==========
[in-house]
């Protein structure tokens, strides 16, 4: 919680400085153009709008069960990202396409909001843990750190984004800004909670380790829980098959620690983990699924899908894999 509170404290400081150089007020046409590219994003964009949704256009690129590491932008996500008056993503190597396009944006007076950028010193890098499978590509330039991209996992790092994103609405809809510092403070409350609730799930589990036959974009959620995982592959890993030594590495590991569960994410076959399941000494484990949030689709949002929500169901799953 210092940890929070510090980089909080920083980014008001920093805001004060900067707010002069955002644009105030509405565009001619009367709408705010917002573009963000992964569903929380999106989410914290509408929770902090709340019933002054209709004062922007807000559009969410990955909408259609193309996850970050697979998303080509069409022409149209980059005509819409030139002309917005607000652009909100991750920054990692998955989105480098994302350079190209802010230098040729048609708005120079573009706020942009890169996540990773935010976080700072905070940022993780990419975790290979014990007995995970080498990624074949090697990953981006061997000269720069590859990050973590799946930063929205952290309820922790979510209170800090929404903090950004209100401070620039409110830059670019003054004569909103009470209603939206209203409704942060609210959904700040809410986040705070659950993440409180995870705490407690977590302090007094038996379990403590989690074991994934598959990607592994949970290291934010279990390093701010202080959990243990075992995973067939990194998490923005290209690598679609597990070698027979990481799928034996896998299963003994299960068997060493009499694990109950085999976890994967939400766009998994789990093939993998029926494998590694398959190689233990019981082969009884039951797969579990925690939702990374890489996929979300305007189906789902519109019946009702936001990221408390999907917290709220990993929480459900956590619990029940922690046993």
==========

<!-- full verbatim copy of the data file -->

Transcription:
[in-house]
């Protein structure tokens, strides 16, 4: 919680400085153009709008069960990202396409909001843990750190984004800004909670380790829980098959620690983990699924899908894999 509170404290400081150089007020046409590219994003964009949704256009690129590491932008996500008056993503190597396009944006007076950028010193890098499978590509330039991209996992790092994103609405809809510092403070409350609730799930589990036959974009959620995982592959890993030594590495590991569960994410076959399941000494484990949030689709949002929500169901799953 210092940890929070510090980089909080920083980014008001920093805001004060900067707010002069955002644009105030509405565009001619009367709408705010917002573009963000992964569903929380999106989410914290509408929770902090709340019933002054209709004062922007807000559009969410990955909408259609193309996850970050697979998303080509069409022409149209980059005509819409030139002309917005607000652009909100991750920054990692998955989105480098994302350079190209802010230098040729048609708005120079573009706020942009890169996540990773935010976080700072905070940022993780990419975790290979014990007995995970080498990624074949090697990953981006061997000269720069590859990050973590799946930063929205952290309820922790979510209170800090929404903090950004209100401070620039409110830059670019003054004569909103009470209603939206209203409704942060609210959904700040809410986040705070659950993440409180995870705490407690977590302090007094038996379990403590989690074991994934598959990607592994949970290291934010279990390093701010202080959990243990075992995973067939990194998490923005290209690598679609597990070698027979990481799928034996896998299963003994299960068997060493009499694990109950085999976890994967939400766009998994789990093939993998029926494998590694398959190689233990019981082969009884039951797969579990925690939702990374890489996929979300305007189906789902519109019946009702936001990221408390999907917290709220990993929480459900956590619990029940922690046993």